Under a federal education law that requires states to identify the lowest performing schools, districts with these schools will get some federal aid and are required to figure out how to make the schools better.
Almost half of California’s potential teachers quit the profession before they even start because they can't pass one or more of the tests required for them to earn a credential, making it more difficult for the state to put a dent in a persistent teacher shortage.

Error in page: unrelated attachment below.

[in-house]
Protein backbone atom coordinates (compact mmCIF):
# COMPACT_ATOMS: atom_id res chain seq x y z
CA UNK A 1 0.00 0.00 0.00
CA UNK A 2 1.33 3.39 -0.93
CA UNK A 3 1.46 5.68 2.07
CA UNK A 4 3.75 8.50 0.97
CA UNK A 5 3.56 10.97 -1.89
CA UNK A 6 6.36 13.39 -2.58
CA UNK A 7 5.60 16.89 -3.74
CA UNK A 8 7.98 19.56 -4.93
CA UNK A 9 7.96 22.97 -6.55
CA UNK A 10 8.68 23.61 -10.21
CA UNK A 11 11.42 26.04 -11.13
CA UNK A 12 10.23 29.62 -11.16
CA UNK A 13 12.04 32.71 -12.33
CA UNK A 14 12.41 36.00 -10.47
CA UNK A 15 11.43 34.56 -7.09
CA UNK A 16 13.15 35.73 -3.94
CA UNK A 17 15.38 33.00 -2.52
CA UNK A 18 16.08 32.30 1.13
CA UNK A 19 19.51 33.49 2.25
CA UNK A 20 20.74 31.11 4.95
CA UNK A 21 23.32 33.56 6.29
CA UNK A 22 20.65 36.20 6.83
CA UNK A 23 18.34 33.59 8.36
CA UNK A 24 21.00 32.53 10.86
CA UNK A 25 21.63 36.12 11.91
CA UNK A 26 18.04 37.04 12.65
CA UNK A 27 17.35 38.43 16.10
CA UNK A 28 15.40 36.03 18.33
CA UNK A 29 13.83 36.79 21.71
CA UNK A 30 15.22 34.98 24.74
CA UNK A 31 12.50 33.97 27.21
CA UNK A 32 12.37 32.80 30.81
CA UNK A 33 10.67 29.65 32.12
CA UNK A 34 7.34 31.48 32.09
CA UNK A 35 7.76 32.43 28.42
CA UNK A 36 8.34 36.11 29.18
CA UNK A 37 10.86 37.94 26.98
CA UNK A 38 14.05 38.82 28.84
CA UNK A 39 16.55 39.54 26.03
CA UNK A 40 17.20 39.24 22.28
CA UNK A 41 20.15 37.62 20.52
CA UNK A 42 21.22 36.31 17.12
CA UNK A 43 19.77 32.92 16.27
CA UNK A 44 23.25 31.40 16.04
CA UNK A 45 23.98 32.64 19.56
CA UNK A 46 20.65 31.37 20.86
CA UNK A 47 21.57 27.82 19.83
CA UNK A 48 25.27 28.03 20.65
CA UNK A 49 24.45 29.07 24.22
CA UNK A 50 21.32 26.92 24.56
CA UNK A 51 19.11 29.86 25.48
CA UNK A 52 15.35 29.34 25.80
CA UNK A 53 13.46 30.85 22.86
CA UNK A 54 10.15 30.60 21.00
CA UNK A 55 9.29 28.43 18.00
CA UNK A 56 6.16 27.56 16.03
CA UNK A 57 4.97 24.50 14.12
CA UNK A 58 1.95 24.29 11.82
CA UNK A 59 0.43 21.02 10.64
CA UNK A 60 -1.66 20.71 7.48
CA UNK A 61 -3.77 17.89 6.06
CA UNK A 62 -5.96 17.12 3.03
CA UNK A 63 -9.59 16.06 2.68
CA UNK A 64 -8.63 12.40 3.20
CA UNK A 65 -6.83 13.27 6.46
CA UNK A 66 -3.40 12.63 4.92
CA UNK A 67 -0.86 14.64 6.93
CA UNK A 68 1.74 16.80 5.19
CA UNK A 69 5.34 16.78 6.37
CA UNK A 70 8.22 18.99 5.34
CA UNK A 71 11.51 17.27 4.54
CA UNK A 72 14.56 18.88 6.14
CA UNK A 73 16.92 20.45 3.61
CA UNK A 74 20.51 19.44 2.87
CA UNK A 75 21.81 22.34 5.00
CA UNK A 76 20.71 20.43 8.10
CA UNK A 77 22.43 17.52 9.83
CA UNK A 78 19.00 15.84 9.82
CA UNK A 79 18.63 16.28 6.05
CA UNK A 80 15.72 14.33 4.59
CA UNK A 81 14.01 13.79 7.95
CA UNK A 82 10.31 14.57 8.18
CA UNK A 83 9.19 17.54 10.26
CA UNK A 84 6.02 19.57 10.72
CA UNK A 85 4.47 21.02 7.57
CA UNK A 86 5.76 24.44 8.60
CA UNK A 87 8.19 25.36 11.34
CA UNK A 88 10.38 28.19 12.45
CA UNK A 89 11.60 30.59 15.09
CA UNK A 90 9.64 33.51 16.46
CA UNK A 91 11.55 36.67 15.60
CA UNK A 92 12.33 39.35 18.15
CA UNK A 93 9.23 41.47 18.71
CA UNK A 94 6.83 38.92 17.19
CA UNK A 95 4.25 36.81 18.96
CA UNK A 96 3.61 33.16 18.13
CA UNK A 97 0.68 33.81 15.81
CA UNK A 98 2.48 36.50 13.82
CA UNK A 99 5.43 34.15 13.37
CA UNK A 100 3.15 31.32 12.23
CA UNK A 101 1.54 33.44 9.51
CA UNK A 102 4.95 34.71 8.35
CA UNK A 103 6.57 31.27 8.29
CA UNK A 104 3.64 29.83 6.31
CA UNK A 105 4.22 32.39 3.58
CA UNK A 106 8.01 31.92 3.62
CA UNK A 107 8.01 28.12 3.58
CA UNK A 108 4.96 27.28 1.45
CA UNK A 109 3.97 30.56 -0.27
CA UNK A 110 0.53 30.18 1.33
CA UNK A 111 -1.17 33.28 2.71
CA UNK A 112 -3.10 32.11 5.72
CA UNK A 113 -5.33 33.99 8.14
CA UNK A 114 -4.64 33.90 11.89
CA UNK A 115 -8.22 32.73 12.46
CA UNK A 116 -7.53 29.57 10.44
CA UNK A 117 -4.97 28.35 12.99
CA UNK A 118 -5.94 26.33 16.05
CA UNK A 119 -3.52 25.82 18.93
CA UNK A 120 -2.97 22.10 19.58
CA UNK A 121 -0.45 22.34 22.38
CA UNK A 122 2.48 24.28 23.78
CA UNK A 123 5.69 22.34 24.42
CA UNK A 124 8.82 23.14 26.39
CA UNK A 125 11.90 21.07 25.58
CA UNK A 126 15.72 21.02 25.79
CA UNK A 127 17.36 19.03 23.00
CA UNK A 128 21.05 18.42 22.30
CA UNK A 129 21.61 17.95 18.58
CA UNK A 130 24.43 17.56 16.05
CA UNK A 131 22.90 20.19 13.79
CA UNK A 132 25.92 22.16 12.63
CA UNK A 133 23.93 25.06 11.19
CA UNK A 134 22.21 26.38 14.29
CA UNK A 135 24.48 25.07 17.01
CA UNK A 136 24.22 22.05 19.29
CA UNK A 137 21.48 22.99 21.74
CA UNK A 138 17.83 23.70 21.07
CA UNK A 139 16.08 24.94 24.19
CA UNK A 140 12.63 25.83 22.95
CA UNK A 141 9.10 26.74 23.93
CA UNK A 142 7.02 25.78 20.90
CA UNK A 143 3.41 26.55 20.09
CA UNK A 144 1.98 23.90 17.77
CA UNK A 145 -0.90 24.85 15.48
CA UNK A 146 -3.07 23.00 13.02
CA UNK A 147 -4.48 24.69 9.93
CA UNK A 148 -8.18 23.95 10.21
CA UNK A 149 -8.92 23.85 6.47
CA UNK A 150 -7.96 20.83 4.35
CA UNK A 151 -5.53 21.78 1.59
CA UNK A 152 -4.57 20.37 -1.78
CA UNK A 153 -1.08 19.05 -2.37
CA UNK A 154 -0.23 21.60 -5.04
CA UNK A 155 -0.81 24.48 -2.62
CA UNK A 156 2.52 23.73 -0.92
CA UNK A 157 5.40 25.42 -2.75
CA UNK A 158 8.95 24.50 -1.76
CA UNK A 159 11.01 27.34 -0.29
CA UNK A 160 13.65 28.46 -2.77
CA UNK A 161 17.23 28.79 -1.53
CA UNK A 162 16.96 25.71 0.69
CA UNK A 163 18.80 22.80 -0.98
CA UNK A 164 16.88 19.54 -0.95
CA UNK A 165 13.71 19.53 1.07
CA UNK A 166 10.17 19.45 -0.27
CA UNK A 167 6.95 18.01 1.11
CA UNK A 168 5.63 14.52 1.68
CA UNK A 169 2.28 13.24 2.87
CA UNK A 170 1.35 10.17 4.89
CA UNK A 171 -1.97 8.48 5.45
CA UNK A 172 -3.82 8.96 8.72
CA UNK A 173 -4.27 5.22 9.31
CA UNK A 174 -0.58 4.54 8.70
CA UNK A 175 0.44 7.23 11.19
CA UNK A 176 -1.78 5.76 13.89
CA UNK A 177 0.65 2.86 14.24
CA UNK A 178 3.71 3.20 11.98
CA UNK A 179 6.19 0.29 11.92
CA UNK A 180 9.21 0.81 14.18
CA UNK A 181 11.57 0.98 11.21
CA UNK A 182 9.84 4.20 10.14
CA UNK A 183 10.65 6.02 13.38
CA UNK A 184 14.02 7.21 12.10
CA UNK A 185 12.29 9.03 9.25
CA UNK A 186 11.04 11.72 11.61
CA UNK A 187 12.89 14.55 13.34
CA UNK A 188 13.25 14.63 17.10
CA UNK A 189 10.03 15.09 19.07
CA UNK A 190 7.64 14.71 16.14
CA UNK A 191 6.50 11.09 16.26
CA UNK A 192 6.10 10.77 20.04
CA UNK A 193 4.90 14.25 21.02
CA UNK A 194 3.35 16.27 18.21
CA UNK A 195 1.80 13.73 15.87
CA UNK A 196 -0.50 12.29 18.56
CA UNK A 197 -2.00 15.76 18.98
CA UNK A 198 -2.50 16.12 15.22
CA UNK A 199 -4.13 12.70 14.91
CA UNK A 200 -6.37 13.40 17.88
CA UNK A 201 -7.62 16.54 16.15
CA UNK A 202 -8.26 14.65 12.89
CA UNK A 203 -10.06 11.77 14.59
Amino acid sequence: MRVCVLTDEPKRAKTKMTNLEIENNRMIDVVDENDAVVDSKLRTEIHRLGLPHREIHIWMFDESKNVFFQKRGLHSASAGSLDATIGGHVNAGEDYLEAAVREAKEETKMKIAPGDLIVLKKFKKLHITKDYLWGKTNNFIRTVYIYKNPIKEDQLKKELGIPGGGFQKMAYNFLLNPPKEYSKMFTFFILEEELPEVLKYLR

Despite steady overall progress, gaps among student ethnic and racial groups persist. The new data will indicate which low-performing school districts will receive assistance when the California School Dashboard is released next month.
Educators and the public do not have data that "in my view greatly improve students' performance and their ultimate employment," said Sen. Steve Glazer (D – Orinda), chair of the select committee on student success in the Senate.